READ MORE: 7 MAIN differences between Catholicism and Orthodox Christianity

Eastern hierarchs saw in this a distortion of the New Testament and the diminishing role of the Holy Spirit. Hence, Orthodox Christianity considered itself the true doctrine ("orthodox" translates as "correct" doctrine).

The acceptance of filioque by Rome into the official Christian creed at the beginning of the 11th century is considered one of the main reasons for the split.

Aside from that, many liturgical disputes arose between East and West, for example, what bread should be used in the most important rite - the Eucharist. The Eastern Church advocated the use of leavened bread, while the Western Church embraced the use of unleavened bread. Eastern Christians condemned the use of unleavened bread, seeing in it a return to Judaism. Such "dead bread" only represented the body of Christ, but not his soul.

4. Struggle for territory and the Great Schism

Pope Leo IX receives a message from the Emperor (Relic of the Holy Blood of Jesus from Weingarten Abbey)

Pope Leo IX receives a message from the Emperor (Relic of the Holy Blood of Jesus from Weingarten Abbey)

Landesmuseum Württemberg

Essentially, the Christian Church never was truly unified (perhaps only in the very beginning). Despite all ecumenical councils and attempts to unify the Church, the disputes and confrontations between the bishops of Rome and Byzantium couldn't be quenched. While the East professed the dogmas accepted during the ecumenical council, Rome was affected by many new influences from invading tribes - the Germans, the Franks and so on. For example, the Normans conquered a part of Southern Italy, which was within the sphere of influence of Constantinople. The Greek Church rites were replaced by Latin ones.

In response, Byzantine Patriarch Michael I Cerularius closed the "Latin" churches in Constantinople; moreover, the executors of the Patriarch's will began to destroy Latin unleavened bread for their rites. Cerularius also wanted the Pope to recognize the Patriarch as his equal. In 1054, Pope Leo IX refused and sent his messengers to Constantinople to settle the matter. He also sent with them a counterfeit document claiming that allegedly Emperor Constantine himself granted the Pope unlimited power over the entire Christian Church. The situation was further complicated by the fact that the Pope also counted on the Byzantine Empire's military aid in the struggle against the Normans.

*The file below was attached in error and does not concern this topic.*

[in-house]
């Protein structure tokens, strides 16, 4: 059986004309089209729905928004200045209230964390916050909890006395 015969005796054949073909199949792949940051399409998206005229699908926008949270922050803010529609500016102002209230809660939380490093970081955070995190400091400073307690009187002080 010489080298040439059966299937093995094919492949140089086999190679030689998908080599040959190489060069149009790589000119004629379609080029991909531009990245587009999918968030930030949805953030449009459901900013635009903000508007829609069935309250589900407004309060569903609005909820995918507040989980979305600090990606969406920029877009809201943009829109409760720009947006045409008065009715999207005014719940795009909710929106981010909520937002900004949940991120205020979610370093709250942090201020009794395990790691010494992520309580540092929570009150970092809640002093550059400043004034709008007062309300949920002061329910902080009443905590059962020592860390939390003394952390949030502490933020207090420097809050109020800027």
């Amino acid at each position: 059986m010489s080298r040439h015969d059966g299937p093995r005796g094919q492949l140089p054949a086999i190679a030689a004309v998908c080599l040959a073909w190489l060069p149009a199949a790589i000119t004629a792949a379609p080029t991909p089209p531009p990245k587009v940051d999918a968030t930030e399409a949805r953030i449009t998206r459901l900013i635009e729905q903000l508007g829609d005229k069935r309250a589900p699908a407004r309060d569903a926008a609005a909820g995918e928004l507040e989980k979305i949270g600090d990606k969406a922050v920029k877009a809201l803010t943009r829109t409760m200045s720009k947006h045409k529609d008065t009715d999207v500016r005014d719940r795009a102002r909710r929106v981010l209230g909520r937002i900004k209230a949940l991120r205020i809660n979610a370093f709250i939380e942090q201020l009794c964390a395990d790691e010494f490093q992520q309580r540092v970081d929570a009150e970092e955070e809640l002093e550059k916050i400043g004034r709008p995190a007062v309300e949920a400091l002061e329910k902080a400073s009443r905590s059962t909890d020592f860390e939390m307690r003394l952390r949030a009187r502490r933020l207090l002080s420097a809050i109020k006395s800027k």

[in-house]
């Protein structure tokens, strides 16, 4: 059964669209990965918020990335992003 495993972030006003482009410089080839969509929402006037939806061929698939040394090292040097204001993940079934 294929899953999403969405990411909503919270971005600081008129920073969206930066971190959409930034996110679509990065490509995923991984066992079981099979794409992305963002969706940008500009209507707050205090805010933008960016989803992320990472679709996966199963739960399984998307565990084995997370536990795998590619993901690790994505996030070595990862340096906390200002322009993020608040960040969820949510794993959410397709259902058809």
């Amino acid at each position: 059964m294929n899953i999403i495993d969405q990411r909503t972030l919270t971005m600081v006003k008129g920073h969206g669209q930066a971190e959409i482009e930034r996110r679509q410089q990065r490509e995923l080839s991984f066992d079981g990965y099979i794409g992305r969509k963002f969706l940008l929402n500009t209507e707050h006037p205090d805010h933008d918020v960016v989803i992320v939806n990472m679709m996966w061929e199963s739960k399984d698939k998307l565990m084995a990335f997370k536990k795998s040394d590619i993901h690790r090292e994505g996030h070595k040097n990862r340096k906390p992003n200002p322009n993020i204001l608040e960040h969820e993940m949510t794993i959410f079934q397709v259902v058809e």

The Patriarch discovered the forgery and refused the Pope, after which the Pope's messengers excommunicated the Patriarch, in response to which the Patriarch excommunicated them and the Pope.

5. Kievan Rus' chose Eastern Christianity

Baptism of Olga in Constantinople

Baptism of Olga in Constantinople

Ivan Akimov

Saint Olga is considered the first ruler of Old Rus' to accept Christianity. In 988, her grandson, Prince Vladimir, converted all of Rus' to Christianity, making it the official religion. The chronicles describe in detail how he went about choosing his faith, that envoys from different religions came and tried to persuade him to accept God. The Pope's messengers came, as well as the "Greek philosophers" from Constantinople. Allegedly, the liturgical rituals of the Eastern Christian Church were more to Vladimir's liking.

READ MORE: Why Old Russia chose Eastern Christianity as its religion

Most likely Vladimir didn't want to fall under the sole influence of the Pope. Besides, Rus' and Byzantium had substantial trade and political ties. Thus, conversion to Byzantine's Christianity brought more benefits. In 988, Vladimir captured the Byzantine city of Korsun (now Khersones in Crimea) and demanded to marry the emperor's sister, Anna, in exchange for peace.

The emperor, under the threat of Vladimir sacking Constantinople, agreed, but under one condition - Vladimir had to convert to Christianity. It seems the emperor realized that this way he could "tame" his wild neighbor who already led several attacks on Byzantium. Along with Anna, clerics and church ministers from Constantinople traveled to Rus' and began converting the Russians to Christianity, spreading literacy and teaching the Divine Law.

By the year of the official split of the two Churches in 1054, Rus' still didn't have autocephaly or even its own Slavic bishops; all of them were Greek, sent by Byzantium. Hence, the young Russian Church was still very dependent on Eastern Rome and followed its way of "Orthodoxy."